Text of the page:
YT Industries are a German brand who pack a serious punch in mainland Europe. Only selling direct to the customer makes their prices super-low, so although the Romp dirt jump/four-cross bike looks expensive, it isn't. It punches well above its price, with a stiff, light and well made frame, and decent finishing kit.
Ride & handling: BMX track demon that's light enough to use for the odd trail jaunt too
There’s no disputing that the designers of this bike never intended for it to be used for ambling round cross-country trails, but take it somewhere with descents that you can really attack and climbs you can stand up and stomp your way up, and the Romp does the job very well.
That’s mainly thanks to its relatively light weight (less than 2.5kg for the frame), because the gearing, with a close-ratio 11-26 cassette and 36-tooth chainring, really isn’t suited to uphill duty. The 10-speed setup worked perfectly once tweaked – it needed a bit of a fiddle when the bike arrived.
It was the BMX track that really brought out the best in the Romp, and no wonder – it’s the same frame that YT's four-cross team roll out on. Boy is the frame stiff. There’s no sign of flex whatsoever, which did lead to the occasional harsh cased landing, but when it came to putting the power down the Romp just… romped! Even down to details like the freehub’s engagement being positive and fast, the YT just wants to get going – fast.
As well as the 135x12mm bolt-through rear end, the Marzocchi DJ fork has a 20mm axle and tapered steerer to match the head tube, which further increases the stiffness of the frame. The fork’s air preload valve came in useful when different riders hopped on – we never felt the need to do any more than just grab a shock pump.
The fork remained composed, no matter what we threw at it – including some pretty heavy landings over some big jumps at Birmingham’s European-standard BMX track – and remained plush and predictable whatever was going on underneath the wheels.
With the chainstay length set about halfway along its adjustable dropout, some of our shorter test riders had issues with pushing the back wheel of the bike down into a manual over sharp transitions, but with a quick adjustment to the shortest setting, the bike was back to comfortably sitting with the front wheel aloft.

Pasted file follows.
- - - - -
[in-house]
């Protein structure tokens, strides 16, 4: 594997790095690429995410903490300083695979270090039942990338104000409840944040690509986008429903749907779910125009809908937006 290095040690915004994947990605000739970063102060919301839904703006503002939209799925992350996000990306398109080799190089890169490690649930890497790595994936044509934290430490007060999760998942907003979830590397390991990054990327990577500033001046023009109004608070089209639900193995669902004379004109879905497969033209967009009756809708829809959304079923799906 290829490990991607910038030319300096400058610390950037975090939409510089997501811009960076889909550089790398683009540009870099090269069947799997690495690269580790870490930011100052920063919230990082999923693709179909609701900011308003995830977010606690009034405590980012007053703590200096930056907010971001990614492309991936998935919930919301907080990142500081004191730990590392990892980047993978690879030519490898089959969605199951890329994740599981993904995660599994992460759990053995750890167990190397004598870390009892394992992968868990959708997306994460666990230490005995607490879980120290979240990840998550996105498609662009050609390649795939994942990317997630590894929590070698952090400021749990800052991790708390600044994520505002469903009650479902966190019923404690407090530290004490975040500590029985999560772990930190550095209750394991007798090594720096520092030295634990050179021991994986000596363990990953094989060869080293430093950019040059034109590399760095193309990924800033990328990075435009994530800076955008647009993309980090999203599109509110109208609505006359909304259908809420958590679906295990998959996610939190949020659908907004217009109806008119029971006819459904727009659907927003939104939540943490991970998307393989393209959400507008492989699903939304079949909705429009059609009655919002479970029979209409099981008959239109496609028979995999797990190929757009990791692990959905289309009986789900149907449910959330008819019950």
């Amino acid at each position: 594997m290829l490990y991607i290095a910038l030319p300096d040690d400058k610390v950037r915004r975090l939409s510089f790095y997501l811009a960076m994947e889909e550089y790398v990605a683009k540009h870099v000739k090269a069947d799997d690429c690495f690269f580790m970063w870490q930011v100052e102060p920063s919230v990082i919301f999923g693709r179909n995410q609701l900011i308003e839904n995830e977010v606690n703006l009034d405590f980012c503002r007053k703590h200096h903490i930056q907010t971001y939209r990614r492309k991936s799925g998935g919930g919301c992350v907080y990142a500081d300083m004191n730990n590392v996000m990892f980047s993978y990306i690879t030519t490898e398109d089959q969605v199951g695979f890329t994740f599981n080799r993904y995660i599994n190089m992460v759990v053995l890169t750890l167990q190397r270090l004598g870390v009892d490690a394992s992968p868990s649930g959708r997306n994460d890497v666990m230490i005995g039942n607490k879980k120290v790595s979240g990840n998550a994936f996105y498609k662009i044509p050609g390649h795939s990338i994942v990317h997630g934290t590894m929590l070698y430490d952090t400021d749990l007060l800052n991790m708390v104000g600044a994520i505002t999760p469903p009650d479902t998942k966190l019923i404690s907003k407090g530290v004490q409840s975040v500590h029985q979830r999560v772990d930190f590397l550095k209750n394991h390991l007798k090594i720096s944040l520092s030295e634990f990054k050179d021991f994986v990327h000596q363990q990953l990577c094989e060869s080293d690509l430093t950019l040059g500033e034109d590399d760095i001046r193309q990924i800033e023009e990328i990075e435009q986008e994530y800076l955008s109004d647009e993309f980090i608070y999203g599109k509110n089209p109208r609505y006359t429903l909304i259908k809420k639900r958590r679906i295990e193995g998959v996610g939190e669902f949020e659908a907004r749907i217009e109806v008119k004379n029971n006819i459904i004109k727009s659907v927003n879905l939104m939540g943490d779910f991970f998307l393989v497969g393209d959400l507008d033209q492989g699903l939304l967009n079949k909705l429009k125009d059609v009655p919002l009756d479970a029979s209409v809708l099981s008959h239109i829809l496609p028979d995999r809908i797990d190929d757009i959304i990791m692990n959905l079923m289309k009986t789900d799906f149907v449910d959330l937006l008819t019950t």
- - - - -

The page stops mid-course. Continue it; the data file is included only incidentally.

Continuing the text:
The low weight of the bike and the lightweight wheelset combine to make the YT more air-friendly than EasyJet, with the only emissions being the ones you’re hollering after jumping higher than before.
It’s almost too light at times, and we did have to tone it down at the local jump spot after going in at the usual speed but overjumping everything. Once we were used to it, it could really be pushed high and was confidence inspiring even when we were confusing our own ability level with that of the bike.
Frame & equipment: Pro four-cross developed chassis; excellent kit for the price
The YT oozes quality. The graphics on the frame might not be to everyone’s tastes but the finish is top notch. The Romp is constructed from 7005 T-6 aluminium, and its smooth frame profile is largely thanks to the hydroformed down tube and low-slung top tube, which also keeps standover height to a minimum. The wheelbase adjusters add versatility and are easy to use.
The spec for the money on the Romp could almost be described as bonkers. SRAM’s 10-speed X9 shifter and mech aren’t usually seen until bikes get considerably more expensive. The 20mm axle Marzocchi DJ fork has a useful air preload as well as rebound adjustment and isn’t as heavy as you’d expect. Truvativ Descendant cranks provide a stiff power transfer to match the frame, and the bar and stem come from Truvativ’s Holzfeller range.
The wheels are built with reputable Alex FR30 rims and Division (YT’s own brand) hubs, which are all sealed-bearing units. They keep grip with the ever-popular Kenda Small Block Eight tyres. Avid’s Elixir 3 brakes are proven reliable, powerful stoppers too. The value of the YT is highlighted by the fact that it even comes with some really nice quality, sealed-bearing, magnesium bodied pedals.
This article was originally published in Mountain Biking UK magazine, available on Apple Newsstand and Zinio.